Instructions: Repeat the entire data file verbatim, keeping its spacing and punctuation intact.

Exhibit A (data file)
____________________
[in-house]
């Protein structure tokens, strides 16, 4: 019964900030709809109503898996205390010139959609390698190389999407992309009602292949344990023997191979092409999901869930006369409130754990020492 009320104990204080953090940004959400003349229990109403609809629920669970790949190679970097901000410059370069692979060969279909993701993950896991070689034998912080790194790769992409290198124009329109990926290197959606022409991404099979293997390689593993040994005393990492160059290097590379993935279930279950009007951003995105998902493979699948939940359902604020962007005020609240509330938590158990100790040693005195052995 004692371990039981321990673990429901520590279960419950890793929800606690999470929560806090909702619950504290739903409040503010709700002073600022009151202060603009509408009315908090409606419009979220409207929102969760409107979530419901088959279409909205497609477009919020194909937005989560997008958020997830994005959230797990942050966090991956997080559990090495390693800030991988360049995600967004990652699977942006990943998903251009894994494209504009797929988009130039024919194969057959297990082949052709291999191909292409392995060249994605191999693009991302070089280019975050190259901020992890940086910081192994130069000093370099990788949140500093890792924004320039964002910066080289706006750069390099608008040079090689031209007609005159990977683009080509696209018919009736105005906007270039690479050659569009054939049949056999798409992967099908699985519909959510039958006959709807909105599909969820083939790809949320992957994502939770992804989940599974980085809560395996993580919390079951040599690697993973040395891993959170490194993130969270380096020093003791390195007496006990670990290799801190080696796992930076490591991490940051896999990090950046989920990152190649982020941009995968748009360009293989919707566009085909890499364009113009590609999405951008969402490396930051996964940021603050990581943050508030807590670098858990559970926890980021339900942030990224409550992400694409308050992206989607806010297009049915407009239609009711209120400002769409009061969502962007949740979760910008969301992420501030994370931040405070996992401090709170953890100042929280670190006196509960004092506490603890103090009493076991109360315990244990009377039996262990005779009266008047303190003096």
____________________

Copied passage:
[in-house]
């Protein structure tokens, strides 16, 4: 019964900030709809109503898996205390010139959609390698190389999407992309009602292949344990023997191979092409999901869930006369409130754990020492 009320104990204080953090940004959400003349229990109403609809629920669970790949190679970097901000410059370069692979060969279909993701993950896991070689034998912080790194790769992409290198124009329109990926290197959606022409991404099979293997390689593993040994005393990492160059290097590379993935279930279950009007951003995105998902493979699948939940359902604020962007005020609240509330938590158990100790040693005195052995 004692371990039981321990673990429901520590279960419950890793929800606690999470929560806090909702619950504290739903409040503010709700002073600022009151202060603009509408009315908090409606419009979220409207929102969760409107979530419901088959279409909205497609477009919020194909937005989560997008958020997830994005959230797990942050966090991956997080559990090495390693800030991988360049995600967004990652699977942006990943998903251009894994494209504009797929988009130039024919194969057959297990082949052709291999191909292409392995060249994605191999693009991302070089280019975050190259901020992890940086910081192994130069000093370099990788949140500093890792924004320039964002910066080289706006750069390099608008040079090689031209007609005159990977683009080509696209018919009736105005906007270039690479050659569009054939049949056999798409992967099908699985519909959510039958006959709807909105599909969820083939790809949320992957994502939770992804989940599974980085809560395996993580919390079951040599690697993973040395891993959170490194993130969270380096020093003791390195007496006990670990290799801190080696796992930076490591991490940051896999990090950046989920990152190649982020941009995968748009360009293989919707566009085909890499364009113009590609999405951008969402490396930051996964940021603050990581943050508030807590670098858990559970926890980021339900942030990224409550992400694409308050992206989607806010297009049915407009239609009711209120400002769409009061969502962007949740979760910008969301992420501030994370931040405070996992401090709170953890100042929280670190006196509960004092506490603890103090009493076991109360315990244990009377039996262990005779009266008047303190003096």